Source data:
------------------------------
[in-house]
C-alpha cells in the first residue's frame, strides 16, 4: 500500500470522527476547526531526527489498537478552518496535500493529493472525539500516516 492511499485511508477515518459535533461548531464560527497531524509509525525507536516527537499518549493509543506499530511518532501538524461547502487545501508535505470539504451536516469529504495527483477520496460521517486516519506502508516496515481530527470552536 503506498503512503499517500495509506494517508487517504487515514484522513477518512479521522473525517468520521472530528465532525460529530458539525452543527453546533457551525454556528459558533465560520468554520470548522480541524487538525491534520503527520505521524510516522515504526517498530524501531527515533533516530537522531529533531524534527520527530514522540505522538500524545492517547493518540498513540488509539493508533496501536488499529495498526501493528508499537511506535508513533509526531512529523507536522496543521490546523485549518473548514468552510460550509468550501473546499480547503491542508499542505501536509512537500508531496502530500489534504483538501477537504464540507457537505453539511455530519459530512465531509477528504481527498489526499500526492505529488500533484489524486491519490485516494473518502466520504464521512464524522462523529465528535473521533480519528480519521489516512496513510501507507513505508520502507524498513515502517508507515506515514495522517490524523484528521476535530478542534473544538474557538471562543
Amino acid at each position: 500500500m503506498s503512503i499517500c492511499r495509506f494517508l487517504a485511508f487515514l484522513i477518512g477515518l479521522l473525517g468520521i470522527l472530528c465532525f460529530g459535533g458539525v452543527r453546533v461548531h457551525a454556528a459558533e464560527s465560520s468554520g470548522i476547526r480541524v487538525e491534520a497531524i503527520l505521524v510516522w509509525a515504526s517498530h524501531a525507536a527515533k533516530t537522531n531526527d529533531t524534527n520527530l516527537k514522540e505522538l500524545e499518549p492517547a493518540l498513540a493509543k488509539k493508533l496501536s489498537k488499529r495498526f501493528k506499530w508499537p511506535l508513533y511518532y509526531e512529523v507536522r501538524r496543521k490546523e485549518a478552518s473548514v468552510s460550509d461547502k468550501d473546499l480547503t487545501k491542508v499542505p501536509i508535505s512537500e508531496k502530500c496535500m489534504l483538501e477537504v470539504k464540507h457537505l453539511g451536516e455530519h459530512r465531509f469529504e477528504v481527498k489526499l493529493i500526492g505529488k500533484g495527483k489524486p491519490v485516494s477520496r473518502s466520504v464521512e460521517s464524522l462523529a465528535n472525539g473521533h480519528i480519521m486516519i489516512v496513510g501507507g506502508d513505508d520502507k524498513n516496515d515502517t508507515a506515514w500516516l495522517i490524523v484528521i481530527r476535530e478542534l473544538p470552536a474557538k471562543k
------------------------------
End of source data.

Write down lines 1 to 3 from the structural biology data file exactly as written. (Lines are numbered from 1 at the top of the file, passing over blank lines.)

[in-house]
C-alpha cells in the first residue's frame, strides 16, 4: 500500500470522527476547526531526527489498537478552518496535500493529493472525539500516516 492511499485511508477515518459535533461548531464560527497531524509509525525507536516527537499518549493509543506499530511518532501538524461547502487545501508535505470539504451536516469529504495527483477520496460521517486516519506502508516496515481530527470552536 503506498503512503499517500495509506494517508487517504487515514484522513477518512479521522473525517468520521472530528465532525460529530458539525452543527453546533457551525454556528459558533465560520468554520470548522480541524487538525491534520503527520505521524510516522515504526517498530524501531527515533533516530537522531529533531524534527520527530514522540505522538500524545492517547493518540498513540488509539493508533496501536488499529495498526501493528508499537511506535508513533509526531512529523507536522496543521490546523485549518473548514468552510460550509468550501473546499480547503491542508499542505501536509512537500508531496502530500489534504483538501477537504464540507457537505453539511455530519459530512465531509477528504481527498489526499500526492505529488500533484489524486491519490485516494473518502466520504464521512464524522462523529465528535473521533480519528480519521489516512496513510501507507513505508520502507524498513515502517508507515506515514495522517490524523484528521476535530478542534473544538474557538471562543
Amino acid at each position: 500500500m503506498s503512503i499517500c492511499r495509506f494517508l487517504a485511508f487515514l484522513i477518512g477515518l479521522l473525517g468520521i470522527l472530528c465532525f460529530g459535533g458539525v452543527r453546533v461548531h457551525a454556528a459558533e464560527s465560520s468554520g470548522i476547526r480541524v487538525e491534520a497531524i503527520l505521524v510516522w509509525a515504526s517498530h524501531a525507536a527515533k533516530t537522531n531526527d529533531t524534527n520527530l516527537k514522540e505522538l500524545e499518549p492517547a493518540l498513540a493509543k488509539k493508533l496501536s489498537k488499529r495498526f501493528k506499530w508499537p511506535l508513533y511518532y509526531e512529523v507536522r501538524r496543521k490546523e485549518a478552518s473548514v468552510s460550509d461547502k468550501d473546499l480547503t487545501k491542508v499542505p501536509i508535505s512537500e508531496k502530500c496535500m489534504l483538501e477537504v470539504k464540507h457537505l453539511g451536516e455530519h459530512r465531509f469529504e477528504v481527498k489526499l493529493i500526492g505529488k500533484g495527483k489524486p491519490v485516494s477520496r473518502s466520504v464521512e460521517s464524522l462523529a465528535n472525539g473521533h480519528i480519521m486516519i489516512v496513510g501507507g506502508d513505508d520502507k524498513n516496515d515502517t508507515a506515514w500516516l495522517i490524523v484528521i481530527r476535530e478542534l473544538p470552536a474557538k471562543k